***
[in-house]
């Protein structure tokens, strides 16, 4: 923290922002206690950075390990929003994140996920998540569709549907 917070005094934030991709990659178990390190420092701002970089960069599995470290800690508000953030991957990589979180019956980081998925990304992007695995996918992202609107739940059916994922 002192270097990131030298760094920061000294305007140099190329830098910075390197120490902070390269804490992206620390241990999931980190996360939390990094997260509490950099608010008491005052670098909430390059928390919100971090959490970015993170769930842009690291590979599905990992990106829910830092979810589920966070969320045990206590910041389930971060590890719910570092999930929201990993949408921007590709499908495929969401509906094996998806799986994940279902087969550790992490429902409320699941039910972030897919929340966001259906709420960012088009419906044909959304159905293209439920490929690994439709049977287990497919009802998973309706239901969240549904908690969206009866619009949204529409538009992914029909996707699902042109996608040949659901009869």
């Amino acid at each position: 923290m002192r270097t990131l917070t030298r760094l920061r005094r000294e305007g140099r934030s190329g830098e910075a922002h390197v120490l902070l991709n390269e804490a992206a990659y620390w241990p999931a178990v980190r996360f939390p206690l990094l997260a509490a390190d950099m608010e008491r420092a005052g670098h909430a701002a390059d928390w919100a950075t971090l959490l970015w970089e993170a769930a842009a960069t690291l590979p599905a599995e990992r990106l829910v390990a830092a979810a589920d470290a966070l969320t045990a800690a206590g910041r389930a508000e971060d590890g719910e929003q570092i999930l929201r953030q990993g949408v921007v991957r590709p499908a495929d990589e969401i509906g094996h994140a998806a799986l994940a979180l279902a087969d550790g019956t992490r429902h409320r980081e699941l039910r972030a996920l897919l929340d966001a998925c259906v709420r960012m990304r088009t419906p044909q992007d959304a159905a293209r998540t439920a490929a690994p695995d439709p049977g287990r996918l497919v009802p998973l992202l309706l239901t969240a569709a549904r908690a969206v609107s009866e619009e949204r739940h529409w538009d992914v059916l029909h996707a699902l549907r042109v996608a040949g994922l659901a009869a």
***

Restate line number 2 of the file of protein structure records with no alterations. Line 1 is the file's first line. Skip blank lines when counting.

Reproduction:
């Protein structure tokens, strides 16, 4: 923290922002206690950075390990929003994140996920998540569709549907 917070005094934030991709990659178990390190420092701002970089960069599995470290800690508000953030991957990589979180019956980081998925990304992007695995996918992202609107739940059916994922 002192270097990131030298760094920061000294305007140099190329830098910075390197120490902070390269804490992206620390241990999931980190996360939390990094997260509490950099608010008491005052670098909430390059928390919100971090959490970015993170769930842009690291590979599905990992990106829910830092979810589920966070969320045990206590910041389930971060590890719910570092999930929201990993949408921007590709499908495929969401509906094996998806799986994940279902087969550790992490429902409320699941039910972030897919929340966001259906709420960012088009419906044909959304159905293209439920490929690994439709049977287990497919009802998973309706239901969240549904908690969206009866619009949204529409538009992914029909996707699902042109996608040949659901009869």